Whatever you write, change will give your writing dynamism, vividness and grip your reader.
In business writing, we want to hear how problems get solved, how businesses grow and how changes in the context our business operates in, may affect it.
In fiction or screenwriting we want to experience our characters changing both through their own decisions and forces in the environment acting against them or causing them surprises…
One of my favorite writers on change is William Bridges, who describes three stages to what he calls transition:
- The transition starts
with a loss or an ending of some description: job, profit, bereavement maybe. Something or someone is taken away…
- As the change accelerates and depending on its profundity, our priorities, values, and beliefs may feel under siege… we are dazed, confused and may experience a sense of hiatus and wondering in the wilderness. ( Don’t wish to alarm you but it’s possible to stay in this stage for some time..). Sometimes we may take rash decisions, just to ease the discomfort of the uncertainty, rather than basing how we make up our minds on what is best at what time for us. Order takes precedent over best course of action.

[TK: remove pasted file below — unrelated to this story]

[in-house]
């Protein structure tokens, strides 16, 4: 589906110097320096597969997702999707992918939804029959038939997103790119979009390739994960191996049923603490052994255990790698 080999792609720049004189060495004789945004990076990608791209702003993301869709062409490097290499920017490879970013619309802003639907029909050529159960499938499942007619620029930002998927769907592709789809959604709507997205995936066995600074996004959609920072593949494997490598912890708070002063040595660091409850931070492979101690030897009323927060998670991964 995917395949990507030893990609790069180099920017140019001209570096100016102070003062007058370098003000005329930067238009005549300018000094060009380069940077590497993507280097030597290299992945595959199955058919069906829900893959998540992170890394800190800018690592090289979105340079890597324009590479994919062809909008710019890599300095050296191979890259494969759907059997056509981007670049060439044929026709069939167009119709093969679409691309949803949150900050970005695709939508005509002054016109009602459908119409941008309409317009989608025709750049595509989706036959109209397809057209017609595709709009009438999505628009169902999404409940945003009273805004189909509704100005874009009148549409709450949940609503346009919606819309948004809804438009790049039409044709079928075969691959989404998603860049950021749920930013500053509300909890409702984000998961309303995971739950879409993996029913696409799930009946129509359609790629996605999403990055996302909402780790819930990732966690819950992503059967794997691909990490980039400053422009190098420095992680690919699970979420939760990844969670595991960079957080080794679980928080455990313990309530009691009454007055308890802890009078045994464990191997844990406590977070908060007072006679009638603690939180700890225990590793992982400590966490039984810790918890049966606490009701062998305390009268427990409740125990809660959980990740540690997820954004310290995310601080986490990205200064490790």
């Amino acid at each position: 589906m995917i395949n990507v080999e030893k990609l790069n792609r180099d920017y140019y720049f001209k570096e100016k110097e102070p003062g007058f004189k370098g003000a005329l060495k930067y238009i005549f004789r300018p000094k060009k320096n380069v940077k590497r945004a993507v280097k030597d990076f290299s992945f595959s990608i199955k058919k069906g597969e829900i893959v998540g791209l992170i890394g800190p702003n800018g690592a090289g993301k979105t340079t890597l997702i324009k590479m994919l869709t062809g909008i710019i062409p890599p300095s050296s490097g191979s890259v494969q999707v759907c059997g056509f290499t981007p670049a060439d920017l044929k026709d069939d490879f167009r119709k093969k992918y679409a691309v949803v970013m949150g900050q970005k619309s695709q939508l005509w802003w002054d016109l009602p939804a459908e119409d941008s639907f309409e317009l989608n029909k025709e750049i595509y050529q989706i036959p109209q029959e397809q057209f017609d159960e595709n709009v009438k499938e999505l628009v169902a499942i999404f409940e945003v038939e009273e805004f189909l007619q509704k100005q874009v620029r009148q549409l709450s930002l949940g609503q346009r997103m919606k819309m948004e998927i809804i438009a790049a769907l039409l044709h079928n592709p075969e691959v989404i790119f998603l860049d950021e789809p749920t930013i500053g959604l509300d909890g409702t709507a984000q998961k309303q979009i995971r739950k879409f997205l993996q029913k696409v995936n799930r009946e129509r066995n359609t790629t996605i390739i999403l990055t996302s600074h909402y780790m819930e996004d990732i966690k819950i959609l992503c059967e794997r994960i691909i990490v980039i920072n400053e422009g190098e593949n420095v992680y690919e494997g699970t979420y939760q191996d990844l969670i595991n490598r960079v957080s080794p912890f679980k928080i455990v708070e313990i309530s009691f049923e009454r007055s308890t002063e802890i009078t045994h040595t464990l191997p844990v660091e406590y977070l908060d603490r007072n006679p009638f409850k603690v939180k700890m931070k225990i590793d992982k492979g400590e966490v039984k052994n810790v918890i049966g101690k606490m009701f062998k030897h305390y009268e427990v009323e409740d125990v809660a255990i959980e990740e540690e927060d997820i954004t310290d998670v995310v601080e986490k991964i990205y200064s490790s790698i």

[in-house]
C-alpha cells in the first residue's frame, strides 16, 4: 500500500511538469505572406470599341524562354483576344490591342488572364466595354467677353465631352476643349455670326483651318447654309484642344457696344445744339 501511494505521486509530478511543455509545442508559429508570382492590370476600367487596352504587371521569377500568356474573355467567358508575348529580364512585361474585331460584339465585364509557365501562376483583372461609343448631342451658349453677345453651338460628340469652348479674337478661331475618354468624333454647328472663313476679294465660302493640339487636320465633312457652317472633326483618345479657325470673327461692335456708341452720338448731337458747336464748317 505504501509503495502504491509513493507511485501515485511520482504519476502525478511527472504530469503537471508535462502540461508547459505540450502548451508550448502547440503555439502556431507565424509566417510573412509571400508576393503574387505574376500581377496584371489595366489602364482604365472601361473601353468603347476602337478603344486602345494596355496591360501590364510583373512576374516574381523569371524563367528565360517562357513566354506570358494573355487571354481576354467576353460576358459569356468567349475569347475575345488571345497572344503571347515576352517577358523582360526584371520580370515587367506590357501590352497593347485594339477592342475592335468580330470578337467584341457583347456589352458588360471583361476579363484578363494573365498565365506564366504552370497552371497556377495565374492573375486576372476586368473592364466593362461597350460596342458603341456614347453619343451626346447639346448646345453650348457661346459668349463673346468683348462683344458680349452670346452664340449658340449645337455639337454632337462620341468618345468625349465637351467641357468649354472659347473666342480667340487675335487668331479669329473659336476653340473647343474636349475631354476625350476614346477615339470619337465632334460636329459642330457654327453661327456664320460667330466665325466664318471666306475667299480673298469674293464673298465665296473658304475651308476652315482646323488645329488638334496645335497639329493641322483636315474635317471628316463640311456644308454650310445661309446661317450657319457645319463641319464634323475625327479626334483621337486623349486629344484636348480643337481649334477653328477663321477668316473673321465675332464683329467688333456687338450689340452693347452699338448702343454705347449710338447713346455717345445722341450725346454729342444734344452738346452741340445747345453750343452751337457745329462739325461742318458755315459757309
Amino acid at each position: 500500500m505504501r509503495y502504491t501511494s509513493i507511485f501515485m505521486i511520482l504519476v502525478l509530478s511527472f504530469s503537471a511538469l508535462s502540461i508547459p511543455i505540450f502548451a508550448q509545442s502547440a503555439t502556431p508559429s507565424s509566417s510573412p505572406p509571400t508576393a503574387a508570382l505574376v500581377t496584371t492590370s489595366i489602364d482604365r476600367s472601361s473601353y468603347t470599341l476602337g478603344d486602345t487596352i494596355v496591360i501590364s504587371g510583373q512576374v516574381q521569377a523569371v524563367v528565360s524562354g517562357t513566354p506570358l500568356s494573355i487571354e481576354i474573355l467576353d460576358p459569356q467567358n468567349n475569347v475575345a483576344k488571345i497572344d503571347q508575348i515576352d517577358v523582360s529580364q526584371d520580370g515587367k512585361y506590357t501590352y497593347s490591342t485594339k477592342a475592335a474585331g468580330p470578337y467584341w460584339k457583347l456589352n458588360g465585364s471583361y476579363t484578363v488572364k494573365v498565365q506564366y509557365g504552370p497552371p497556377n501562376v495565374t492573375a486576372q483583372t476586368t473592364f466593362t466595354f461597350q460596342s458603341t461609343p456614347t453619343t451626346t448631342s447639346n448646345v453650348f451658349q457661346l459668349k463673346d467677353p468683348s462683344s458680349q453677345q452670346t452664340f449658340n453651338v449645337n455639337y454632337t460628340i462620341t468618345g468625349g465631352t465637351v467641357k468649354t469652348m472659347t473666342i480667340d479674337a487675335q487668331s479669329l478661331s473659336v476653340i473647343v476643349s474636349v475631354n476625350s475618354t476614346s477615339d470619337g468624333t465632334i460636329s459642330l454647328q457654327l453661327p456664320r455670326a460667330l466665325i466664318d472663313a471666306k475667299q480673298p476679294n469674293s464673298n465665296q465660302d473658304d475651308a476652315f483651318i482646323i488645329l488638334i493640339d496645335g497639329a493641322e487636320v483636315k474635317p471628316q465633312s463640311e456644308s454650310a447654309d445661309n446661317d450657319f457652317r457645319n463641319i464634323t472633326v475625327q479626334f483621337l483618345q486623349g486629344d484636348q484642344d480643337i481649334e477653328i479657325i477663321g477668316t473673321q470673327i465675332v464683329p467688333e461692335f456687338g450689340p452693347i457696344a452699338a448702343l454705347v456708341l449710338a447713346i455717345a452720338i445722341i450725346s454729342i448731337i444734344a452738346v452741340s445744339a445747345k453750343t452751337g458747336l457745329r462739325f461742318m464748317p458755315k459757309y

- The transition ends with a new beginning. Out of the wilderness we can see clear ground ahead, opportunity and a prospect of moving forward. We have hope and the sun rising…
When writing is bland and stodgy, it’s often because the drama of change has not been sufficiently addressed. Our overall intention may be to uplift or entertain people and we don’t think putting dark stuff in our writing will help that. But it is the dark stuff…the loss, the resentment, the queasy response to yet more turbulence which as readers we identify with.
So to sharpen your writing ask yourself frequently: what is the most dramatic scenario I can possibly create here in this story/ case history/ example and is it focused and believable?
See you on the dark side.
And to counteract this…it may be the thought of Spring nearly here, but the links I’ve got for you this month are exceptionally practical ones:
Two content marketing case histories on fiction and non-fiction This is terrifically useful for those of us who like planning!